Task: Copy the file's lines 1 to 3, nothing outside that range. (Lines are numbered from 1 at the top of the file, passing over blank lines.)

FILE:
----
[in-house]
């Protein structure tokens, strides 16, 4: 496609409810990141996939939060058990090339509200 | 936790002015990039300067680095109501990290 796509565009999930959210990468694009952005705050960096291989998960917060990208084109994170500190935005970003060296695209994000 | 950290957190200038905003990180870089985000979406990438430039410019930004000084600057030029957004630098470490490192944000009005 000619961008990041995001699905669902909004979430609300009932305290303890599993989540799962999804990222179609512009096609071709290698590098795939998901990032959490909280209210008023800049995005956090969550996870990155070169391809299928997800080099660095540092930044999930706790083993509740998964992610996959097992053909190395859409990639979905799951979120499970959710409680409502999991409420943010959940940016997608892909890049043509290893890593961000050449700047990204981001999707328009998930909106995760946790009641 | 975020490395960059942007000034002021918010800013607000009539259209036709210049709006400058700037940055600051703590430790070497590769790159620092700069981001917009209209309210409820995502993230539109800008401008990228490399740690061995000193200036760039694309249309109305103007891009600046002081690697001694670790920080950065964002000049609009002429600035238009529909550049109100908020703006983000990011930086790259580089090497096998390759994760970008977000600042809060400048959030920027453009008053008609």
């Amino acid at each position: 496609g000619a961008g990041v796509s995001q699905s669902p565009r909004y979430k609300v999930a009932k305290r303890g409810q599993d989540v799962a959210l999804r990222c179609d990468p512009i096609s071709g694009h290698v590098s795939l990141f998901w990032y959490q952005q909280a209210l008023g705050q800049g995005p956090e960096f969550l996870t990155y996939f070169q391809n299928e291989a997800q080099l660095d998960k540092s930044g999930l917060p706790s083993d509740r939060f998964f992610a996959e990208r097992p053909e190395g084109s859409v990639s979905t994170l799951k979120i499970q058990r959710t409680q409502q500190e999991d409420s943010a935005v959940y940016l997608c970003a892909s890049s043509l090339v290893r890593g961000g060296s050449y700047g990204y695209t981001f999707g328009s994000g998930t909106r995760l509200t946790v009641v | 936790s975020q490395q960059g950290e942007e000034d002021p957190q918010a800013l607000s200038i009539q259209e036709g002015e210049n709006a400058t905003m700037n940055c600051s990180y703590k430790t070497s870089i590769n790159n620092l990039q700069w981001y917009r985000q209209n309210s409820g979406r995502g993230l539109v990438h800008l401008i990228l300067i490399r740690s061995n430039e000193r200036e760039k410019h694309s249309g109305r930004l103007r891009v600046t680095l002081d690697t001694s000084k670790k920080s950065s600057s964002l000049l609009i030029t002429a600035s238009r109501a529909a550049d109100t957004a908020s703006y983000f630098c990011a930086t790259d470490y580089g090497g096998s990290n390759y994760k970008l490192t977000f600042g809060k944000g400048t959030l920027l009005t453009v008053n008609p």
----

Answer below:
[in-house]
């Protein structure tokens, strides 16, 4: 496609409810990141996939939060058990090339509200 | 936790002015990039300067680095109501990290 796509565009999930959210990468694009952005705050960096291989998960917060990208084109994170500190935005970003060296695209994000 | 950290957190200038905003990180870089985000979406990438430039410019930004000084600057030029957004630098470490490192944000009005 000619961008990041995001699905669902909004979430609300009932305290303890599993989540799962999804990222179609512009096609071709290698590098795939998901990032959490909280209210008023800049995005956090969550996870990155070169391809299928997800080099660095540092930044999930706790083993509740998964992610996959097992053909190395859409990639979905799951979120499970959710409680409502999991409420943010959940940016997608892909890049043509290893890593961000050449700047990204981001999707328009998930909106995760946790009641 | 975020490395960059942007000034002021918010800013607000009539259209036709210049709006400058700037940055600051703590430790070497590769790159620092700069981001917009209209309210409820995502993230539109800008401008990228490399740690061995000193200036760039694309249309109305103007891009600046002081690697001694670790920080950065964002000049609009002429600035238009529909550049109100908020703006983000990011930086790259580089090497096998390759994760970008977000600042809060400048959030920027453009008053008609």
């Amino acid at each position: 496609g000619a961008g990041v796509s995001q699905s669902p565009r909004y979430k609300v999930a009932k305290r303890g409810q599993d989540v799962a959210l999804r990222c179609d990468p512009i096609s071709g694009h290698v590098s795939l990141f998901w990032y959490q952005q909280a209210l008023g705050q800049g995005p956090e960096f969550l996870t990155y996939f070169q391809n299928e291989a997800q080099l660095d998960k540092s930044g999930l917060p706790s083993d509740r939060f998964f992610a996959e990208r097992p053909e190395g084109s859409v990639s979905t994170l799951k979120i499970q058990r959710t409680q409502q500190e999991d409420s943010a935005v959940y940016l997608c970003a892909s890049s043509l090339v290893r890593g961000g060296s050449y700047g990204y695209t981001f999707g328009s994000g998930t909106r995760l509200t946790v009641v | 936790s975020q490395q960059g950290e942007e000034d002021p957190q918010a800013l607000s200038i009539q259209e036709g002015e210049n709006a400058t905003m700037n940055c600051s990180y703590k430790t070497s870089i590769n790159n620092l990039q700069w981001y917009r985000q209209n309210s409820g979406r995502g993230l539109v990438h800008l401008i990228l300067i490399r740690s061995n430039e000193r200036e760039k410019h694309s249309g109305r930004l103007r891009v600046t680095l002081d690697t001694s000084k670790k920080s950065s600057s964002l000049l609009i030029t002429a600035s238009r109501a529909a550049d109100t957004a908020s703006y983000f630098c990011a930086t790259d470490y580089g090497g096998s990290n390759y994760k970008l490192t977000f600042g809060k944000g400048t959030l920027l009005t453009v008053n008609p």